1. Mastering memory. Short-term memory capacity often falls into a range of five to nine items. You can help improve your child’s memory capacity with memory training. This can help immensely with their study and level of comprehension.
2. Learning at home. Homes that foster educational success start early in developing a child’s basic skills. Parents consistently teach that work comes before play, obligations must be met and goals are to be pursued. A culture of “spending one’s time wisely” is always present. With my own children, we taught them basic time management skills which they appreciate, because it means more ‘play’ time.
3. Be patient. Eventual top-level achievers are rarely child prodigies. It almost always took the great masters ten years or more of what Colvin describes as “deliberate practice” to create their greatest works. And because of the sheer amount of information our children have to learn and master, innovations and achievements take even longer today.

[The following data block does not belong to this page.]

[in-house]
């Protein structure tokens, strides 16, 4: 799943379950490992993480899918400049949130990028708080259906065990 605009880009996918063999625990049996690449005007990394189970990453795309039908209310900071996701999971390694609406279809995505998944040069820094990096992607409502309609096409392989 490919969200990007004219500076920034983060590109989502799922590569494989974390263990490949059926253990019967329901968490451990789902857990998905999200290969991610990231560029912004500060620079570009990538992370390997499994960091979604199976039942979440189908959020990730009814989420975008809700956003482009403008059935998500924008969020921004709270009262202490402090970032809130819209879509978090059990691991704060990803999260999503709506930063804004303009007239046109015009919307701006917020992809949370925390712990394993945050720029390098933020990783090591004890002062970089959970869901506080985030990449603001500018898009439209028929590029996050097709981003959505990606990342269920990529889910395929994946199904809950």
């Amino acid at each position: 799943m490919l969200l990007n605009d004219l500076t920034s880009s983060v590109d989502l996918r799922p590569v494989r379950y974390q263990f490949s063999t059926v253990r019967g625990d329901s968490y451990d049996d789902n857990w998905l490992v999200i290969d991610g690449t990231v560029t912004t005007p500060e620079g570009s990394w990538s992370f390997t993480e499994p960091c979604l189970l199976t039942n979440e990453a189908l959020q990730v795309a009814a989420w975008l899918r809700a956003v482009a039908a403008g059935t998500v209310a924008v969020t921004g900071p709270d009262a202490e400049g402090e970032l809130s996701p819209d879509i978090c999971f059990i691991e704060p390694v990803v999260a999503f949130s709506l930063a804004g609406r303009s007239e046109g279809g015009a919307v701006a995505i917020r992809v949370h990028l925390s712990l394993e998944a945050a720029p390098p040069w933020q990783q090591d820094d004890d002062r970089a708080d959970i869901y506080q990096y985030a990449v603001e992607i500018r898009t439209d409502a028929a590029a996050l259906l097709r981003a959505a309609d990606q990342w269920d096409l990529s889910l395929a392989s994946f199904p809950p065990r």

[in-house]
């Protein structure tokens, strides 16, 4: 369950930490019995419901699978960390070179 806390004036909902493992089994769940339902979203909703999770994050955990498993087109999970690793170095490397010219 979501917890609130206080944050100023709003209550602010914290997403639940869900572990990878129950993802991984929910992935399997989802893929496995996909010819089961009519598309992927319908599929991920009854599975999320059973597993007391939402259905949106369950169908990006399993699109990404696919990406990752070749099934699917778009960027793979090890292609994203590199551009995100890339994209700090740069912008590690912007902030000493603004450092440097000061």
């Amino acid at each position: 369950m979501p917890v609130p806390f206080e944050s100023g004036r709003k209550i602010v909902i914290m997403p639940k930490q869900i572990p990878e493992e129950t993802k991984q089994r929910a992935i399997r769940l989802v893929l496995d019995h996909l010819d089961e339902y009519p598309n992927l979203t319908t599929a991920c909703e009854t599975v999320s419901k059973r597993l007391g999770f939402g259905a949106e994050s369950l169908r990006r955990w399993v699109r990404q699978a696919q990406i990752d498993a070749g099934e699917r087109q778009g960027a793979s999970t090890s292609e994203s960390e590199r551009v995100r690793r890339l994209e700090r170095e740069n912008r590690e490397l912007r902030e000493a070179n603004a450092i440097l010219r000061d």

4. Know their drive. Many great musicians and athletes are “pushed” by their parents at a young age. This is not always the best approach, as we have all witnessed. We also know that very few young athletes go on to the college or professional level. In business, as in math and high-level science, it is generally different. Future stars in these fields can be distinctly un-driven even into their 20s.
5. Intrinsic motivation. As parents, we look to move our children in directions we see as compatible with their talents. This extrinsic motivation can only take them so far, and can even evoke anger or revolt if we are not careful. In the larger picture of their lives, they must have an intrinsic motivation for their field. Identify and celebrate your children’s passions, and gently direct them there. I try to continually teach my children that ‘earned success’ takes time. It is a source of great joy as they make progress and take pride in their achievements.
6. Avoid commoditization. Big Data could replace your child’s career with an algorithm before they even get started. It is critical that they develop their right brain (more on this next month). The right-brain shift is now widespread enough that the MFA – master of fine arts – is gaining ground on the MBA as the preferred graduate degree for young adults heading into business fields.